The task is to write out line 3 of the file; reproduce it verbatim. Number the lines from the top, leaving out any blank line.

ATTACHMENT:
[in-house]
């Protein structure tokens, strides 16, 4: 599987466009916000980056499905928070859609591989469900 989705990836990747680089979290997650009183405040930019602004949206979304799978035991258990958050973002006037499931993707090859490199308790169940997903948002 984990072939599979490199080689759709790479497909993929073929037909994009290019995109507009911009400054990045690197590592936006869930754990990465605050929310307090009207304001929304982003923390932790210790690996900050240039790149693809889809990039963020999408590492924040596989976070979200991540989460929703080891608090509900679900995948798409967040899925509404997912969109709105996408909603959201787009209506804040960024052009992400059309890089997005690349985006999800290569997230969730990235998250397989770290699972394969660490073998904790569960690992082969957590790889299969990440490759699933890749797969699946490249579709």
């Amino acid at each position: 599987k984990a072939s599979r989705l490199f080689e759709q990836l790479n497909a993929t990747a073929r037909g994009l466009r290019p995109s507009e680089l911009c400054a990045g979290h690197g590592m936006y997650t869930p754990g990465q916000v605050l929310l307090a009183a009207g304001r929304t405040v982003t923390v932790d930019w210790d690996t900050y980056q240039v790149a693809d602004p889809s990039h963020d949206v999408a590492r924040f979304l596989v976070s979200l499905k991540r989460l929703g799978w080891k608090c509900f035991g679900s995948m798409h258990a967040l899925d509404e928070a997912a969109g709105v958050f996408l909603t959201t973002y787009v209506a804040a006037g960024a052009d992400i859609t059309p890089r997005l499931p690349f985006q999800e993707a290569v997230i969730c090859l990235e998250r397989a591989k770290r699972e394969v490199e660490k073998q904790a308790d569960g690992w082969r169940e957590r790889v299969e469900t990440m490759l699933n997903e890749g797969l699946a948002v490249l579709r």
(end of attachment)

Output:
């Amino acid at each position: 599987k984990a072939s599979r989705l490199f080689e759709q990836l790479n497909a993929t990747a073929r037909g994009l466009r290019p995109s507009e680089l911009c400054a990045g979290h690197g590592m936006y997650t869930p754990g990465q916000v605050l929310l307090a009183a009207g304001r929304t405040v982003t923390v932790d930019w210790d690996t900050y980056q240039v790149a693809d602004p889809s990039h963020d949206v999408a590492r924040f979304l596989v976070s979200l499905k991540r989460l929703g799978w080891k608090c509900f035991g679900s995948m798409h258990a967040l899925d509404e928070a997912a969109g709105v958050f996408l909603t959201t973002y787009v209506a804040a006037g960024a052009d992400i859609t059309p890089r997005l499931p690349f985006q999800e993707a290569v997230i969730c090859l990235e998250r397989a591989k770290r699972e394969v490199e660490k073998q904790a308790d569960g690992w082969r169940e957590r790889v299969e469900t990440m490759l699933n997903e890749g797969l699946a948002v490249l579709r």